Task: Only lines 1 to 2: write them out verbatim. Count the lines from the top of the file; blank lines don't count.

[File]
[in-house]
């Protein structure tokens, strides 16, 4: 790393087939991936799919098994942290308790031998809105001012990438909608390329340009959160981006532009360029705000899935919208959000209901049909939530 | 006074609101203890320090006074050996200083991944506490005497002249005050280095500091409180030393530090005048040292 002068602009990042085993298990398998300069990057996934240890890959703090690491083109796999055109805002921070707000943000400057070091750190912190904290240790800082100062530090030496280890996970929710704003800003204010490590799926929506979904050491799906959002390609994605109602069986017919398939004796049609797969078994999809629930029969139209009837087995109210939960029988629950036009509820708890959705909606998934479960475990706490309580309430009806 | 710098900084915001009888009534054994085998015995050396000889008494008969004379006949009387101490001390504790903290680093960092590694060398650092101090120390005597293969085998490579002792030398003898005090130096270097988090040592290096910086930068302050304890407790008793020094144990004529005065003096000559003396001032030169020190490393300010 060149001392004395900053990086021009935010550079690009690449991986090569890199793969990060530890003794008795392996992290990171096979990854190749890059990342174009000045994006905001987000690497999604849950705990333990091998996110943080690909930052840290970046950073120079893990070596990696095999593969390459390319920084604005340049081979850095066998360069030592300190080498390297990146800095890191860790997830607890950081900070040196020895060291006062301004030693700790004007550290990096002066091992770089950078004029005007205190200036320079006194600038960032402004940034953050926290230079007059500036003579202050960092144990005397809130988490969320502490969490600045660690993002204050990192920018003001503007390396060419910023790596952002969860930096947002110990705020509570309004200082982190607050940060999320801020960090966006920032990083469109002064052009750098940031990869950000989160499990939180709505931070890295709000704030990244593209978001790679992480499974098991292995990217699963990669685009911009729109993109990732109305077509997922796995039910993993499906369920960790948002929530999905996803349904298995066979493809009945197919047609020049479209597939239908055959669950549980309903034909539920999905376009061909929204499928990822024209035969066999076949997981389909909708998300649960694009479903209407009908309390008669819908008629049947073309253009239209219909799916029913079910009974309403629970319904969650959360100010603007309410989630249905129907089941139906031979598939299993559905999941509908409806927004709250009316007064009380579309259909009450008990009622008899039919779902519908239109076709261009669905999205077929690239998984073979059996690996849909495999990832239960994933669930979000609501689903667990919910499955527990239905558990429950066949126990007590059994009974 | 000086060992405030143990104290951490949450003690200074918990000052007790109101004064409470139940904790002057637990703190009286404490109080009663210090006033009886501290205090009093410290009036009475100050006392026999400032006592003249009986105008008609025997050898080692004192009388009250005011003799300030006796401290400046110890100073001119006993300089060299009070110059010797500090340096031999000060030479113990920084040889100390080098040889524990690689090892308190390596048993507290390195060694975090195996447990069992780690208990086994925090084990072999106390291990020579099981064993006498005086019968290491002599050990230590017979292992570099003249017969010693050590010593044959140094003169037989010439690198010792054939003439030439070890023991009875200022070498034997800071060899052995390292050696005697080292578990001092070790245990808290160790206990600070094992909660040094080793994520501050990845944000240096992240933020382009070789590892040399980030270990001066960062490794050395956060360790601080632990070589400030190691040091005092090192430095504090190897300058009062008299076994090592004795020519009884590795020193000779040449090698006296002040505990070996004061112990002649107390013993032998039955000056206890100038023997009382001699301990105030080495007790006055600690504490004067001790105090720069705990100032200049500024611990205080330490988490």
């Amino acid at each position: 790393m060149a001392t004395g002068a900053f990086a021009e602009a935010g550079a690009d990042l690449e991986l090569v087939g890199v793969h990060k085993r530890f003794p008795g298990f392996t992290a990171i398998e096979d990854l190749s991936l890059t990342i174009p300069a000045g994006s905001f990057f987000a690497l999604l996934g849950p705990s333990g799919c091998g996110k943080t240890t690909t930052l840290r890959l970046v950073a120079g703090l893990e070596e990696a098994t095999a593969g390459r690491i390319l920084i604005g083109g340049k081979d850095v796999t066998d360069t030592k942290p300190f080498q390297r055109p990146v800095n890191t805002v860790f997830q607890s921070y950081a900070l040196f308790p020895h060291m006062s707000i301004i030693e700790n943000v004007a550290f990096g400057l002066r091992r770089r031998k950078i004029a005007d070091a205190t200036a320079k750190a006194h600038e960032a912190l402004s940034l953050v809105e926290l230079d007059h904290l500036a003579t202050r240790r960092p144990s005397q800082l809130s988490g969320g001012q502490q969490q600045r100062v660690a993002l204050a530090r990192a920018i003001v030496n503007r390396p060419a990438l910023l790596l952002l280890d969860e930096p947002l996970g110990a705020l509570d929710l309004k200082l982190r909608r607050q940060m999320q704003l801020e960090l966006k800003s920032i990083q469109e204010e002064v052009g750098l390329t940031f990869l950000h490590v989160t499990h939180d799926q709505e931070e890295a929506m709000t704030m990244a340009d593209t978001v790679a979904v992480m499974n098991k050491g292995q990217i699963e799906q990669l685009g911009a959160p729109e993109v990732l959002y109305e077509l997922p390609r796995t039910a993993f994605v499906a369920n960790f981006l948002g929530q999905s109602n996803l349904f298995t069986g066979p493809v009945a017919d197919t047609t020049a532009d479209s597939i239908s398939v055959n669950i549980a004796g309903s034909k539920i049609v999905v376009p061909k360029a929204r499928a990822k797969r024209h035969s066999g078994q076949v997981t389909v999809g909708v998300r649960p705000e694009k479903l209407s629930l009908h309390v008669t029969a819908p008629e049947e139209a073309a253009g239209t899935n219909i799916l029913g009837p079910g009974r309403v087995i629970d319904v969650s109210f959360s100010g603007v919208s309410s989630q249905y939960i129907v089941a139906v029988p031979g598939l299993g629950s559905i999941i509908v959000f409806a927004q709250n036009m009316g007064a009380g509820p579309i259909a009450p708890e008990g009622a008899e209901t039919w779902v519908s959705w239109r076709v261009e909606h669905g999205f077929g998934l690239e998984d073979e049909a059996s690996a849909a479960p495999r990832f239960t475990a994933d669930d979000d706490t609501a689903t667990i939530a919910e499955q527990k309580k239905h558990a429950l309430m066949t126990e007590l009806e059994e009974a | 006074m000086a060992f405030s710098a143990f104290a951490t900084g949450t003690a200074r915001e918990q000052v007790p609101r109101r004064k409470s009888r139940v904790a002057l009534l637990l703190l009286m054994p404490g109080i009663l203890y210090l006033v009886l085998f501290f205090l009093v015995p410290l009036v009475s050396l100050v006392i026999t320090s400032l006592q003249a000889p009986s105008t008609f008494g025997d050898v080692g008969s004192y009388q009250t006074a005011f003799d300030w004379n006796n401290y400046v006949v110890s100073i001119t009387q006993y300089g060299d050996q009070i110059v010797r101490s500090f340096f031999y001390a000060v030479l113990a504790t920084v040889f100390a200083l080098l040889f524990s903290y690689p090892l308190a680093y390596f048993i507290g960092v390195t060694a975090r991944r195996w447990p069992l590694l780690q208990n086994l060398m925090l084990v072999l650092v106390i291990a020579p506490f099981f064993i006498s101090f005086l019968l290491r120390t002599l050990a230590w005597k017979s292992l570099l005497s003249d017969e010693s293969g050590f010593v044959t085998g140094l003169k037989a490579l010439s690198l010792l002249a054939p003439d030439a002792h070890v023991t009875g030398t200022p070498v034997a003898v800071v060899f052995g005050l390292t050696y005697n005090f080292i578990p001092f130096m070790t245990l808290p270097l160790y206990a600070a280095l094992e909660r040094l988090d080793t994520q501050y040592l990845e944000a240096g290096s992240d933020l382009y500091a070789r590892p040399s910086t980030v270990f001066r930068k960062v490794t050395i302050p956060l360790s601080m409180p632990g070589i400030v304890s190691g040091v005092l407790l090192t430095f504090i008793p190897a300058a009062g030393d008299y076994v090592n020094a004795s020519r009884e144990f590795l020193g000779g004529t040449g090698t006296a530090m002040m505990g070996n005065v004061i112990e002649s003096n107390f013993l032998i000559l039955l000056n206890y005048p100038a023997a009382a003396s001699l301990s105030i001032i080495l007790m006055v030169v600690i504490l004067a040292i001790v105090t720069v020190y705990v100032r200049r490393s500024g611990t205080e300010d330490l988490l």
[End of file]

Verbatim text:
[in-house]
């Protein structure tokens, strides 16, 4: 790393087939991936799919098994942290308790031998809105001012990438909608390329340009959160981006532009360029705000899935919208959000209901049909939530 | 006074609101203890320090006074050996200083991944506490005497002249005050280095500091409180030393530090005048040292 002068602009990042085993298990398998300069990057996934240890890959703090690491083109796999055109805002921070707000943000400057070091750190912190904290240790800082100062530090030496280890996970929710704003800003204010490590799926929506979904050491799906959002390609994605109602069986017919398939004796049609797969078994999809629930029969139209009837087995109210939960029988629950036009509820708890959705909606998934479960475990706490309580309430009806 | 710098900084915001009888009534054994085998015995050396000889008494008969004379006949009387101490001390504790903290680093960092590694060398650092101090120390005597293969085998490579002792030398003898005090130096270097988090040592290096910086930068302050304890407790008793020094144990004529005065003096000559003396001032030169020190490393300010 060149001392004395900053990086021009935010550079690009690449991986090569890199793969990060530890003794008795392996992290990171096979990854190749890059990342174009000045994006905001987000690497999604849950705990333990091998996110943080690909930052840290970046950073120079893990070596990696095999593969390459390319920084604005340049081979850095066998360069030592300190080498390297990146800095890191860790997830607890950081900070040196020895060291006062301004030693700790004007550290990096002066091992770089950078004029005007205190200036320079006194600038960032402004940034953050926290230079007059500036003579202050960092144990005397809130988490969320502490969490600045660690993002204050990192920018003001503007390396060419910023790596952002969860930096947002110990705020509570309004200082982190607050940060999320801020960090966006920032990083469109002064052009750098940031990869950000989160499990939180709505931070890295709000704030990244593209978001790679992480499974098991292995990217699963990669685009911009729109993109990732109305077509997922796995039910993993499906369920960790948002929530999905996803349904298995066979493809009945197919047609020049479209597939239908055959669950549980309903034909539920999905376009061909929204499928990822024209035969066999076949997981389909909708998300649960694009479903209407009908309390008669819908008629049947073309253009239209219909799916029913079910009974309403629970319904969650959360100010603007309410989630249905129907089941139906031979598939299993559905999941509908409806927004709250009316007064009380579309259909009450008990009622008899039919779902519908239109076709261009669905999205077929690239998984073979059996690996849909495999990832239960994933669930979000609501689903667990919910499955527990239905558990429950066949126990007590059994009974 | 000086060992405030143990104290951490949450003690200074918990000052007790109101004064409470139940904790002057637990703190009286404490109080009663210090006033009886501290205090009093410290009036009475100050006392026999400032006592003249009986105008008609025997050898080692004192009388009250005011003799300030006796401290400046110890100073001119006993300089060299009070110059010797500090340096031999000060030479113990920084040889100390080098040889524990690689090892308190390596048993507290390195060694975090195996447990069992780690208990086994925090084990072999106390291990020579099981064993006498005086019968290491002599050990230590017979292992570099003249017969010693050590010593044959140094003169037989010439690198010792054939003439030439070890023991009875200022070498034997800071060899052995390292050696005697080292578990001092070790245990808290160790206990600070094992909660040094080793994520501050990845944000240096992240933020382009070789590892040399980030270990001066960062490794050395956060360790601080632990070589400030190691040091005092090192430095504090190897300058009062008299076994090592004795020519009884590795020193000779040449090698006296002040505990070996004061112990002649107390013993032998039955000056206890100038023997009382001699301990105030080495007790006055600690504490004067001790105090720069705990100032200049500024611990205080330490988490």